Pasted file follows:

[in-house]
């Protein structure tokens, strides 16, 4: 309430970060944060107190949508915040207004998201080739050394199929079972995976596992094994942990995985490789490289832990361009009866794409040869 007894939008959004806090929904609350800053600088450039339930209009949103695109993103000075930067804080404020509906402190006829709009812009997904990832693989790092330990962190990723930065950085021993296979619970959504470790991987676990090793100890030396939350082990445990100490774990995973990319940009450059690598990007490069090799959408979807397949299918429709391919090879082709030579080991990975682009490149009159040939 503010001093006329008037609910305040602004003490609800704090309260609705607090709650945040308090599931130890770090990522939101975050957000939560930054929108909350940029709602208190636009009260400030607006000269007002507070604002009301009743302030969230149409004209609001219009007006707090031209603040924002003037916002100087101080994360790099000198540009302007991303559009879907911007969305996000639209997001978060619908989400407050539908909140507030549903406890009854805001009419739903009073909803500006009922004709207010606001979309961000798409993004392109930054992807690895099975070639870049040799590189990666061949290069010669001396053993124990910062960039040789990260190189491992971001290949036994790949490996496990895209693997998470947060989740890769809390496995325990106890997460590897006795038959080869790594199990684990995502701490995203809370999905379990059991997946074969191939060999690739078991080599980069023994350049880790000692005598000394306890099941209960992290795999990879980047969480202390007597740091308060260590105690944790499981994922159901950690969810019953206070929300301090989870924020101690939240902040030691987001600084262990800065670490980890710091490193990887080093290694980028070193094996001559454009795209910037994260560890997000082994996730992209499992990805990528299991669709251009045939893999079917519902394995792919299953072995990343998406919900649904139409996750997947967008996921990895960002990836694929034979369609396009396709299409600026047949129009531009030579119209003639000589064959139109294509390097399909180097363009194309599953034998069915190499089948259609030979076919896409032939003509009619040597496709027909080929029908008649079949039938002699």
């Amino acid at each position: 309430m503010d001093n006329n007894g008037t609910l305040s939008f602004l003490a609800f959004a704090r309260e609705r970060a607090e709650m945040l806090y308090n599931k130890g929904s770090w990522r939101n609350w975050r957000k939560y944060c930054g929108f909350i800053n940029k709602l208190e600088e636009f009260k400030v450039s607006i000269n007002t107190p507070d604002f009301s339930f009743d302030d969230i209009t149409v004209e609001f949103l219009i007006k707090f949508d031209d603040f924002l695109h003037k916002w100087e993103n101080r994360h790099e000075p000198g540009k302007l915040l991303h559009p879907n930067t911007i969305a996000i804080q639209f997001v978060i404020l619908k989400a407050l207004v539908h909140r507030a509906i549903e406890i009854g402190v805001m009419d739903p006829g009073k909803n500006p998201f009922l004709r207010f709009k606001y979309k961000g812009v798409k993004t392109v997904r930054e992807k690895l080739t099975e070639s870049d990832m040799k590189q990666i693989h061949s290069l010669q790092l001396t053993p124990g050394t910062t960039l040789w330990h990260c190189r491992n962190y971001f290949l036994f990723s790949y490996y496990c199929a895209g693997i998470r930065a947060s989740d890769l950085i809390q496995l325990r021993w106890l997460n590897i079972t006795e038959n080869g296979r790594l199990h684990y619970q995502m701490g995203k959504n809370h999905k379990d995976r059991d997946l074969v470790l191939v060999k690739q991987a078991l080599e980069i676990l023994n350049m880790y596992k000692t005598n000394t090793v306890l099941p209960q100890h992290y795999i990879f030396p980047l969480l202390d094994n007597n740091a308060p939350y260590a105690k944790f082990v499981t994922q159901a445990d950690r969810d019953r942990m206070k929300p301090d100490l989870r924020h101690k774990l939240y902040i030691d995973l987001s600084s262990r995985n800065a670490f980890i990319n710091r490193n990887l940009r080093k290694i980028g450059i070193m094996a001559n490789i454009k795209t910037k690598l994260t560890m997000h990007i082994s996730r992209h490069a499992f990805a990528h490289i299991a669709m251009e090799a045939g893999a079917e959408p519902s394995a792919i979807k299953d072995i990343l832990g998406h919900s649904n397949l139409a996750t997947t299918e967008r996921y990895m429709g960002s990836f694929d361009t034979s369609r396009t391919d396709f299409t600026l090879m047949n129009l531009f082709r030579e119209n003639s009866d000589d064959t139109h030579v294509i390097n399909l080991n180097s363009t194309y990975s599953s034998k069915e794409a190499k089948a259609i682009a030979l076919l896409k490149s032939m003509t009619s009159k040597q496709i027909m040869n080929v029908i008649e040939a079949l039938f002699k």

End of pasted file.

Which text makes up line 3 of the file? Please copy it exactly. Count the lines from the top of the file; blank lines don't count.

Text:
């Amino acid at each position: 309430m503010d001093n006329n007894g008037t609910l305040s939008f602004l003490a609800f959004a704090r309260e609705r970060a607090e709650m945040l806090y308090n599931k130890g929904s770090w990522r939101n609350w975050r957000k939560y944060c930054g929108f909350i800053n940029k709602l208190e600088e636009f009260k400030v450039s607006i000269n007002t107190p507070d604002f009301s339930f009743d302030d969230i209009t149409v004209e609001f949103l219009i007006k707090f949508d031209d603040f924002l695109h003037k916002w100087e993103n101080r994360h790099e000075p000198g540009k302007l915040l991303h559009p879907n930067t911007i969305a996000i804080q639209f997001v978060i404020l619908k989400a407050l207004v539908h909140r507030a509906i549903e406890i009854g402190v805001m009419d739903p006829g009073k909803n500006p998201f009922l004709r207010f709009k606001y979309k961000g812009v798409k993004t392109v997904r930054e992807k690895l080739t099975e070639s870049d990832m040799k590189q990666i693989h061949s290069l010669q790092l001396t053993p124990g050394t910062t960039l040789w330990h990260c190189r491992n962190y971001f290949l036994f990723s790949y490996y496990c199929a895209g693997i998470r930065a947060s989740d890769l950085i809390q496995l325990r021993w106890l997460n590897i079972t006795e038959n080869g296979r790594l199990h684990y619970q995502m701490g995203k959504n809370h999905k379990d995976r059991d997946l074969v470790l191939v060999k690739q991987a078991l080599e980069i676990l023994n350049m880790y596992k000692t005598n000394t090793v306890l099941p209960q100890h992290y795999i990879f030396p980047l969480l202390d094994n007597n740091a308060p939350y260590a105690k944790f082990v499981t994922q159901a445990d950690r969810d019953r942990m206070k929300p301090d100490l989870r924020h101690k774990l939240y902040i030691d995973l987001s600084s262990r995985n800065a670490f980890i990319n710091r490193n990887l940009r080093k290694i980028g450059i070193m094996a001559n490789i454009k795209t910037k690598l994260t560890m997000h990007i082994s996730r992209h490069a499992f990805a990528h490289i299991a669709m251009e090799a045939g893999a079917e959408p519902s394995a792919i979807k299953d072995i990343l832990g998406h919900s649904n397949l139409a996750t997947t299918e967008r996921y990895m429709g960002s990836f694929d361009t034979s369609r396009t391919d396709f299409t600026l090879m047949n129009l531009f082709r030579e119209n003639s009866d000589d064959t139109h030579v294509i390097n399909l080991n180097s363009t194309y990975s599953s034998k069915e794409a190499k089948a259609i682009a030979l076919l896409k490149s032939m003509t009619s009159k040597q496709i027909m040869n080929v029908i008649e040939a079949l039938f002699k």